Rabbi Moshe Rudin, spiritual leader of Adath Shalom, presented a two-part Our Jewish World series titled “Israel Sacred Spaces, Hidden People,” on Thursday, April 11 and 18, at 1 p.m. via Zoom.

The series, which was free and open to the public, was coordinated by Our Jewish World co-chairs Melanie Levitan and Ilene Dorf Manahan.

Rabbi Moshe Rudin

Rabbi Moshe Rudin

Session 1, on April 11, focused on “Secret Space, Sacred Space.” Speaking about this session, Rabbi Rudin noted, “We will survey some of the lesser-known sacred spaces in and around Jerusalem from biblical times to the present.  While most of us are familiar with the Western Wall, the Temple Mount, and the Western Wall tunnels, there are so many other places in the Holy City that carry sacred traditions and practices that can help us understand how Judaism isn’t just holiness in time: It’s holiness in space.  We will learn how some of these holy spaces radiate meaning into our own practice of Judaism in the Diaspora.”

For session 2, titled “Hidden People of Jerusalem,” the rabbi will delved into people of all faiths, races, practices and histories, who call Jerusalem home. He pointed out that, “Among this incredible human tapestry are some groups and individuals who carry secrets and lead lives of concealed spirituality.  We’ll get to know a few of these groups, some with ancient histories rooted in controversy and secrecy and others who hide in plain sight.  Jerusalem is a city of visions and visionaries. Let’s take a look at some of her mysteries and the people who embody them.”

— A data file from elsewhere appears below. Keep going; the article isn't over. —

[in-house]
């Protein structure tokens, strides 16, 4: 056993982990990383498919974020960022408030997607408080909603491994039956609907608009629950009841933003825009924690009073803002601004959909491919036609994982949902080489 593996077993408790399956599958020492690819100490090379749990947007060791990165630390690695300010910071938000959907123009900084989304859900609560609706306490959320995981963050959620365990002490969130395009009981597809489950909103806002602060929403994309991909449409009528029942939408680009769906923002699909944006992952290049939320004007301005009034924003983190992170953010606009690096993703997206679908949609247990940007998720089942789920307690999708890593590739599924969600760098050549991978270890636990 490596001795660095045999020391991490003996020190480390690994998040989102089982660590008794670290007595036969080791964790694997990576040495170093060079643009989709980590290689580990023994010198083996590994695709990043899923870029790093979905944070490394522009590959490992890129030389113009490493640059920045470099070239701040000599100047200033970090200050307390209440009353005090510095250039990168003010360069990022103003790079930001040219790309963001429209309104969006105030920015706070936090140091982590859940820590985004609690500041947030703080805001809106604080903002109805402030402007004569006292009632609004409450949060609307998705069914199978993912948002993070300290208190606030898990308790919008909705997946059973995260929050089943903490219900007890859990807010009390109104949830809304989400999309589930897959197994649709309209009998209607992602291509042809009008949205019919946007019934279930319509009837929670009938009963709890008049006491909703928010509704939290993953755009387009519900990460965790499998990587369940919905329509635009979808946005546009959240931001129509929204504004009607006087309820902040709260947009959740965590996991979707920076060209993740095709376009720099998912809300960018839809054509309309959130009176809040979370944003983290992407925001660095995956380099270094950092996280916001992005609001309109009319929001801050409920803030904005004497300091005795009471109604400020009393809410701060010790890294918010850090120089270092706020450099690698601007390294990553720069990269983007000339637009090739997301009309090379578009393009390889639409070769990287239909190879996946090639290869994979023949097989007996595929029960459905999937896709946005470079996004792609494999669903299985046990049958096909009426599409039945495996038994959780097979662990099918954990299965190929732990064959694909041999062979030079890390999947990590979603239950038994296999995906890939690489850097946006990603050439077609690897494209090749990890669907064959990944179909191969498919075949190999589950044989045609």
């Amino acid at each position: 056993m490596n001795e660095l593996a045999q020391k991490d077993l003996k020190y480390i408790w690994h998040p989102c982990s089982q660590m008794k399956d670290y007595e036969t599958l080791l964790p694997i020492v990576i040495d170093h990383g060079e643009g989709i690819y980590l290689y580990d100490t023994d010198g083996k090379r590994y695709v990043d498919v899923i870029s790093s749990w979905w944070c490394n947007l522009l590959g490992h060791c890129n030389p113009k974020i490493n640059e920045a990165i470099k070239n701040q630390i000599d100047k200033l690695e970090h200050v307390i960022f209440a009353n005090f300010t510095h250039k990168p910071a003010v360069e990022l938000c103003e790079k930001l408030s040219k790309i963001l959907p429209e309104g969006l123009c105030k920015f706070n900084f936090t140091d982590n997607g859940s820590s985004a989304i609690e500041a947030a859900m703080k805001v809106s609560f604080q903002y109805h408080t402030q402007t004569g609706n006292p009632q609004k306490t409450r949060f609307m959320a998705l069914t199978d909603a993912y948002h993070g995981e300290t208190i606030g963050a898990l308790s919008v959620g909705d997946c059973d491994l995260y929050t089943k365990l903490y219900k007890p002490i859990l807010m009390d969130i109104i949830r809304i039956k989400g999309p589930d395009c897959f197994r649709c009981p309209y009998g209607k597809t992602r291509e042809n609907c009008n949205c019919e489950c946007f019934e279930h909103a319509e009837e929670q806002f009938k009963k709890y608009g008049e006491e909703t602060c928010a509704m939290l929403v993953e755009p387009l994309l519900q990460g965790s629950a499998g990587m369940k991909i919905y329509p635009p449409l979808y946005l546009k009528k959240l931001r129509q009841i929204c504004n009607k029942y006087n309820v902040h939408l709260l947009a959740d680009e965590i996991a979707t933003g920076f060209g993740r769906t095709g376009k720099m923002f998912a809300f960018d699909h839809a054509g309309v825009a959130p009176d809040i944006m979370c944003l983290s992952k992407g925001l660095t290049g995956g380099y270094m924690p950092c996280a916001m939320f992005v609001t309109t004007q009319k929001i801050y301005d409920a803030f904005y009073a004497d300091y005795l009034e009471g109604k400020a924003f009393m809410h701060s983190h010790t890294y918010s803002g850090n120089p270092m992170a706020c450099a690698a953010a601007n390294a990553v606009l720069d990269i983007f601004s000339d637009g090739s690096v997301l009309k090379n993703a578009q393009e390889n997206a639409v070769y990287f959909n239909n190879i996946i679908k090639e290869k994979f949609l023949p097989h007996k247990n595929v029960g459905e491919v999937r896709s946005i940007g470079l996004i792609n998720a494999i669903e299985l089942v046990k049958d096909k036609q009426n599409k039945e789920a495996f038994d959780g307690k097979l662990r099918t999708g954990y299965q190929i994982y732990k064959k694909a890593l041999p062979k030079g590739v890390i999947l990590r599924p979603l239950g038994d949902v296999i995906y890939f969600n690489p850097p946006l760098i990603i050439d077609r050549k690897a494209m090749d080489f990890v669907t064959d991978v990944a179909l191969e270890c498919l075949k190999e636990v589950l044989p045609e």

Originally from New England and with roots in Conservative Judaism, in which he was raised, Rabbi Rudin studied at Boston University before transferring to Haifa University. His rabbinic ordination is from the Academy for Jewish Religion, a rabbinical school whose focus is on preparing rabbis and cantors for service to the Jewish people regardless of their affiliation or involvement.

Rabbi Rudin seeks to make prayer and Torah accessible to congregants through means as varied as music (he enjoys playing guitar), drama, literature, art, discussion, meditation, cooking, and, of course, classical text study. Placing the highest value on building individual relationships and strengthening connections, and creating a rabbinate of engagement, he worked to generate active attendee involvement during this presentation.